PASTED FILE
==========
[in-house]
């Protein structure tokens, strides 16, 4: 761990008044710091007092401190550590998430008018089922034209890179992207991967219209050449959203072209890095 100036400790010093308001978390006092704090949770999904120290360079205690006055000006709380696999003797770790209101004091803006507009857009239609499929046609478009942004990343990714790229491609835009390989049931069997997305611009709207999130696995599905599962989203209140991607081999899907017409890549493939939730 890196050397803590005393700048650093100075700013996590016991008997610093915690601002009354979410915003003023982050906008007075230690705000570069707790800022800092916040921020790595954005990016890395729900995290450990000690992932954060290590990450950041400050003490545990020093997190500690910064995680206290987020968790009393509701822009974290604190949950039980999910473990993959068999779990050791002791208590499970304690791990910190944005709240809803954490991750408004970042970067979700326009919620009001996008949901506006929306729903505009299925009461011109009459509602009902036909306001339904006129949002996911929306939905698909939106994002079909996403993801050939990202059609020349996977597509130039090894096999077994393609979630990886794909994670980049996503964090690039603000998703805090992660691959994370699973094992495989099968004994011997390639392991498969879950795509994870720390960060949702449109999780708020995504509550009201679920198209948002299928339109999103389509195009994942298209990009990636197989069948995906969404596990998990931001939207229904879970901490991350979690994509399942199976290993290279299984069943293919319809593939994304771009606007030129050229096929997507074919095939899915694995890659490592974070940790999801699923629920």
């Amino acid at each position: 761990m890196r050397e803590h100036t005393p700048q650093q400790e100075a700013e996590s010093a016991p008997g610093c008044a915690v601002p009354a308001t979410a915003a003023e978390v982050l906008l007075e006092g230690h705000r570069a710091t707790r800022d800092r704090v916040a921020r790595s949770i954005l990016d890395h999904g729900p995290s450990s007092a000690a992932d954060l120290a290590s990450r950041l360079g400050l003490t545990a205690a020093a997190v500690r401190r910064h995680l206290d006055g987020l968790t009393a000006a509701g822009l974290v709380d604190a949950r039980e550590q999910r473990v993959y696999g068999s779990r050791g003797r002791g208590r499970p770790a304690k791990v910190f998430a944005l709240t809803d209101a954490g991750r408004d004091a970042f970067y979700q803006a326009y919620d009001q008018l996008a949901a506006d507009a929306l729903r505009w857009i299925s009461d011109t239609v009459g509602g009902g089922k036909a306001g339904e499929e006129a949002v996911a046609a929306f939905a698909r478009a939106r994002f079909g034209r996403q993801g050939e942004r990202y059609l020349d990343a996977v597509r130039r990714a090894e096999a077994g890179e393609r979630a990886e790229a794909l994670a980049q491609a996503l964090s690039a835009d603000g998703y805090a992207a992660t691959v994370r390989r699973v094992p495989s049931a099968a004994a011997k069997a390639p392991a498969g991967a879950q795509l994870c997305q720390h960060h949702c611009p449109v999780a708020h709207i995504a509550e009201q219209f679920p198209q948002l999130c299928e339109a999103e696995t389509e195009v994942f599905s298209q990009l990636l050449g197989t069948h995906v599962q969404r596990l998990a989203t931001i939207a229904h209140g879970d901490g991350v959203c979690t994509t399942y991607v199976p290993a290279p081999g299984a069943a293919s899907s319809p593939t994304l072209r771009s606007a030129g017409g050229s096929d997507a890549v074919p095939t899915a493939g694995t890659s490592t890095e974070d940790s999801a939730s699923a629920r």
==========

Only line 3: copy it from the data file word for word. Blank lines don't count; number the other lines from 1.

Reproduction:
């Amino acid at each position: 761990m890196r050397e803590h100036t005393p700048q650093q400790e100075a700013e996590s010093a016991p008997g610093c008044a915690v601002p009354a308001t979410a915003a003023e978390v982050l906008l007075e006092g230690h705000r570069a710091t707790r800022d800092r704090v916040a921020r790595s949770i954005l990016d890395h999904g729900p995290s450990s007092a000690a992932d954060l120290a290590s990450r950041l360079g400050l003490t545990a205690a020093a997190v500690r401190r910064h995680l206290d006055g987020l968790t009393a000006a509701g822009l974290v709380d604190a949950r039980e550590q999910r473990v993959y696999g068999s779990r050791g003797r002791g208590r499970p770790a304690k791990v910190f998430a944005l709240t809803d209101a954490g991750r408004d004091a970042f970067y979700q803006a326009y919620d009001q008018l996008a949901a506006d507009a929306l729903r505009w857009i299925s009461d011109t239609v009459g509602g009902g089922k036909a306001g339904e499929e006129a949002v996911a046609a929306f939905a698909r478009a939106r994002f079909g034209r996403q993801g050939e942004r990202y059609l020349d990343a996977v597509r130039r990714a090894e096999a077994g890179e393609r979630a990886e790229a794909l994670a980049q491609a996503l964090s690039a835009d603000g998703y805090a992207a992660t691959v994370r390989r699973v094992p495989s049931a099968a004994a011997k069997a390639p392991a498969g991967a879950q795509l994870c997305q720390h960060h949702c611009p449109v999780a708020h709207i995504a509550e009201q219209f679920p198209q948002l999130c299928e339109a999103e696995t389509e195009v994942f599905s298209q990009l990636l050449g197989t069948h995906v599962q969404r596990l998990a989203t931001i939207a229904h209140g879970d901490g991350v959203c979690t994509t399942y991607v199976p290993a290279p081999g299984a069943a293919s899907s319809p593939t994304l072209r771009s606007a030129g017409g050229s096929d997507a890549v074919p095939t899915a493939g694995t890659s490592t890095e974070d940790s999801a939730s699923a629920r």